Most of my life has been spent looking at Christmas as a participant in the faith that chiefly celebrates it. As a result, I never really thought much about how I celebrated it, or even why I celebrated it. Despite the religious roots of the holiday, I always thought of it more as a family tradition than anything else. This is perhaps why my views haven’t changed much from when I was a Christian to now. Outside of a distaste for Christmas music and Christmas TV movies, I don’t mind the holiday all that much.
But it can be different for other people.
Between the so-called “War on Christmas” to demanding recognition of some non-Christian celebrations on Christmas, there is a panoply of varied perspectives on the holiday. Some people want to ignore it exists, others want to change public perception to whatever they have. It’s as if all of these views are mutually exclusive, and Christmas is an excuse to dig up the hatchet that was buried last year.
Nobody has to celebrate a holiday for the same reasons as other people. When I was in college, I did my best to observe other holidays for other people. I saw it as an excuse to celebrate common humanity with people rather than look down on festivities because they didn’t match with my then-religious views. As I learned more about other cultures, I realized that it doesn’t take much to let people know you care. And really, who wants to say no to a party?
This is what informs my own perspective on Christmas.
While the cultures that spawn celebrations are different, it’s still a very human thing to do. We’re social animals, we sometimes form family groups, and we share traditions. Those traditions can change and develop over time. People do things today for many different reasons than they nominally did fifty, a hundred, or even a thousand years ago. The only constant is that people celebrate them in however manner they can manage.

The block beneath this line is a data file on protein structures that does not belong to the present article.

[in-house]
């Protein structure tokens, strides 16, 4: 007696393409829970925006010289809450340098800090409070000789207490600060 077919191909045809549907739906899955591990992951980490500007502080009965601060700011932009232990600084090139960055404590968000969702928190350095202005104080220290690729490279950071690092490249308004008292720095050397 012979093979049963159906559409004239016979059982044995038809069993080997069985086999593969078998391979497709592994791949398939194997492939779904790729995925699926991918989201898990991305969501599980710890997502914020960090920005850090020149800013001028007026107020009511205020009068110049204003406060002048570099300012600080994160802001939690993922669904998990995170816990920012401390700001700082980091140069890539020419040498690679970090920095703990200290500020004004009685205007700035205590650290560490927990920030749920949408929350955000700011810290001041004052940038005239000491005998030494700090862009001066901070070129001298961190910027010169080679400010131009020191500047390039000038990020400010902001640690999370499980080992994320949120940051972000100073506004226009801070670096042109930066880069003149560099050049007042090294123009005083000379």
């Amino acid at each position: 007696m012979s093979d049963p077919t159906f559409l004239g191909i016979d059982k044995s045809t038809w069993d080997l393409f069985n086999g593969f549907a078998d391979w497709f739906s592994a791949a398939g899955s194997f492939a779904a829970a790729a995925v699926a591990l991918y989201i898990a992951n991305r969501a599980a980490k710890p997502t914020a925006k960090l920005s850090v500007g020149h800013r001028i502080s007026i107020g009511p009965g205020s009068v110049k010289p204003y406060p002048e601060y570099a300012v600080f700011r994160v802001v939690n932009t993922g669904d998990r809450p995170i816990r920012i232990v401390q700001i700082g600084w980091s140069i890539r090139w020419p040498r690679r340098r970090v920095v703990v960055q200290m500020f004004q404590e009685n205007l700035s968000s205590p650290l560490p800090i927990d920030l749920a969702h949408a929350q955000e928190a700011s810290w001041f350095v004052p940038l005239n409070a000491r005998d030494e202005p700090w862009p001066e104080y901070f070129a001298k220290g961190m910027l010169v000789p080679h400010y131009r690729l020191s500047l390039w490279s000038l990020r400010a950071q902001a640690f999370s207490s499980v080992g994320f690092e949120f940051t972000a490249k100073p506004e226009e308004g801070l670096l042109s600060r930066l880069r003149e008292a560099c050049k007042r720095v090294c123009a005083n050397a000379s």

Well, except for one other small thing. During this time of year, we will have a winter solstice. Even in ancient times, this was a big deal for people. For reasons unknown, people have been watching the changing skies for about as long as they’ve been walking upright, managing fire, and using sounds to convey ideas. Before we developed clocks and calendars, people noticed that all days were not equal. And when the day was at its shortest, colder weather was usually around the corner. To someone who couldn’t explain disease, crop failures, or why the weather got cold, this was a big deal.
Regardless of when we observe the shortest day of the year, the point is that we all do it in some manner. It’s the ending of a year, a time for change, or a signal of things to come. This can be a period for reflection, of recognizing the things we still have after a tumultuous time. Or it can be a time of looking forward to new and better things, remembering that after the shortest day of the year, the days will get longer again. No person needs a society, culture, or deep philosophical understanding of the universe to recognize the inexorable changes of the seasons and time itself. Everyone can share this regardless of language, race, or creed.
Sometimes, this time of year we can forget this.
It would be nice if more people remembered that we’re all just struggling to live on a giant rock hurling through space. Yes, we can forget it for most of the year, but life on Earth follows a cyclical pattern around the Sun. Regardless of how anyone celebrates it, I think I can be fine with anything that chooses to recognize our common humanity rather than excludes people from it. What this means is that Christmas cheer is for everyone, not just a select few. A similar thing goes for every other holiday this season. Raise a glass, have a cookie, and do something nice for yourself and others.
Excluding yourself from everyone else just means you’re going to miss one hell of a party.